LOUISIANA (WNTZ) – A significant milestone in the conservation and management of Louisiana’s black bear population is on the horizon. Senator Stewart Cathey, known for his tireless advocacy for wildlife and the environment, has officially announced the impending launch of a bear season in 2024. This announcement comes after a dedicated effort to establish a sustainable approach to bear management in the state.

Senator Cathey took the opportunity to address the Louisiana Wildlife and Fisheries Commission, where he emphasized the necessity for a bear season. It’s worth noting that this isn’t the first time such a proposal has been put forward. Last year, legislation aimed at creating a bear season was in the works, but it faced legal challenges, leading to its postponement. Instead, Senator Cathey chose to collaborate with the Louisiana Department of Wildlife and Fisheries (LDWF) to devise the rules and regulations that will govern this season.

The Black Bear, Louisiana’s charismatic but occasionally troublesome resident, has become a frequent nuisance in various parts of the state. Their presence has disrupted the activities of hunters and farmers, necessitating the development of a season for proper management.

This news marks a significant step in the evolution of Louisiana’s bear conservation efforts. Historically, the Louisiana black bear population saw a substantial decline by the 1980s due to habitat loss and overhunting. The situation grew severe enough that in 1992, the U.S. Fish and Wildlife Service (USFWS) classified the Louisiana black bear as “threatened” on the Threatened and Endangered Species list. It was then that the LDWF, in collaboration with federal, state, and local partners, initiated a comprehensive recovery process that involved habitat restoration and active bear protection.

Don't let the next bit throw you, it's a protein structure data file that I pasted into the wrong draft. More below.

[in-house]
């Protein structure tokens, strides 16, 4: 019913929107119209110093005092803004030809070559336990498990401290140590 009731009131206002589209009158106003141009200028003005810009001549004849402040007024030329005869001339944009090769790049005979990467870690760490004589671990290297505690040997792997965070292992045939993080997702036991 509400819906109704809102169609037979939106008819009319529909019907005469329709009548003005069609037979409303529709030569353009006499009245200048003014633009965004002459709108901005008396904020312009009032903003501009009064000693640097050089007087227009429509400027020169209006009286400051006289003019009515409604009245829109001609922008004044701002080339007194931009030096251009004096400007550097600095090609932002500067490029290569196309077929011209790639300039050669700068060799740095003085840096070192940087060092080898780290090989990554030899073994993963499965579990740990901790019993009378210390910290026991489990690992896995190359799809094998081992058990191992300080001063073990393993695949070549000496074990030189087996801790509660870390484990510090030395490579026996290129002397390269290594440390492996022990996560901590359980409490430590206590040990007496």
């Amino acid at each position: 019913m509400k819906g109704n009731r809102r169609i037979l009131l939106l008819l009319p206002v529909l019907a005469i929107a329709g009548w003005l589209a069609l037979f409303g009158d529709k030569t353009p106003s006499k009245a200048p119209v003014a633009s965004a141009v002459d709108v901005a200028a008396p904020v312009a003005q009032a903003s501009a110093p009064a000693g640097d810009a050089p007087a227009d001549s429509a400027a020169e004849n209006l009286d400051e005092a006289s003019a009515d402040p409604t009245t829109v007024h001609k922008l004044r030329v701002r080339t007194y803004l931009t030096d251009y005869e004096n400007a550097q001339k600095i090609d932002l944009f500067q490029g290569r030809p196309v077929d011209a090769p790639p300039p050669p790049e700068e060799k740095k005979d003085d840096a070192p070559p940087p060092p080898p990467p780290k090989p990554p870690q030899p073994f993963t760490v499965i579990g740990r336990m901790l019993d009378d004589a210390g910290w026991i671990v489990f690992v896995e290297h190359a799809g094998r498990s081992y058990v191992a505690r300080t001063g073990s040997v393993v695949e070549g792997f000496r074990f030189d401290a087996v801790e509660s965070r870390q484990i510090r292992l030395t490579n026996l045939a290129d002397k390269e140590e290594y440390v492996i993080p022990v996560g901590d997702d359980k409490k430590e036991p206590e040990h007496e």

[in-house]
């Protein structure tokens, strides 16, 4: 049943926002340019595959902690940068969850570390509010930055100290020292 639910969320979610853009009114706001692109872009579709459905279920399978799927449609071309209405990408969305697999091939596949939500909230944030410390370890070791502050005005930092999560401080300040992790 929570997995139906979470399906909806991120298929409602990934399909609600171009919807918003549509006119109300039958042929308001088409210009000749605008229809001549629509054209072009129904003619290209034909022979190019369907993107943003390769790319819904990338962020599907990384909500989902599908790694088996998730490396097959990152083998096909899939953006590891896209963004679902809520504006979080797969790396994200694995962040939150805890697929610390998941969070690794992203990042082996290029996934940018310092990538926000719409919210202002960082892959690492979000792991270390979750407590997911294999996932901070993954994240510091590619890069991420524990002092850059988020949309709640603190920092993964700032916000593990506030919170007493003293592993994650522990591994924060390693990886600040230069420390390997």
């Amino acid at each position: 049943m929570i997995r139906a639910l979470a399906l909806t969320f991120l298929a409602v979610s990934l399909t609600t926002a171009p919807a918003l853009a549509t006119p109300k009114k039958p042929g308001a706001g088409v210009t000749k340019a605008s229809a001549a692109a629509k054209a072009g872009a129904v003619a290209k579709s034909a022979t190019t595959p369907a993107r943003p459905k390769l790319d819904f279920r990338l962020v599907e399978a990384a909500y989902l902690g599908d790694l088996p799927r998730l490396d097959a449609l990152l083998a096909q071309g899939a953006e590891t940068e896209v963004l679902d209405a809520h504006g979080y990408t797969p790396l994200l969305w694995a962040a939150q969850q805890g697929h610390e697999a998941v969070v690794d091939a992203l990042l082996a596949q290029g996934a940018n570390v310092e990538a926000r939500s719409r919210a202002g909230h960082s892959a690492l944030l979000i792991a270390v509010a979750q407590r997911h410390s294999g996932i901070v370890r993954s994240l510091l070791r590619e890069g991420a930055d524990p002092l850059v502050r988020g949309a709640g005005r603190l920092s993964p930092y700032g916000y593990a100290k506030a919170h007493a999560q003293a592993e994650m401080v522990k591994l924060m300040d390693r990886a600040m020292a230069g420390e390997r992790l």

Since 1992, more than 750,000 acres of critical bear habitat have been safeguarded and restored. As a result of these efforts, bear numbers have shown a steady increase, with a new sub-population emerging. Recent long-term research has indicated the likelihood of the Louisiana black bear population persisting over the next century. This positive trend culminated in the delisting of the Louisiana black bear as a threatened species on May 21, 2016.

The overarching objective of the LDWF is to maintain a sustainable black bear population across suitable habitats in Louisiana, for the benefit of both the species and its residents. This comprehensive bear management and conservation strategy encompasses public education, research, population management, and habitat restoration.

Although the specifics of the upcoming bear season were not disclosed during the announcement, it is clear that the LDWF has been diligently studying the population and believes that controlled hunting can be accommodated in certain areas without endangering the bear population.

Today, Louisiana’s black bear population is estimated to be between 500 and 1,500 individuals, with most residing in the Tensas and Atchafalaya basins. However, in recent years, black bears have been appearing in various regions across the state.

As this exciting development unfolds, many are left wondering if other states will follow Louisiana’s example in implementing bear seasons. The potential for controlled hunting presents opportunities and challenges alike, with the utmost concern being the conservation of this iconic species. The future of Louisiana’s black bears hangs in the balance, as the state embarks on this new chapter in bear management.

For more information, contact John Hanks at 337-343-8325 or jhanks@wlf.la.gov.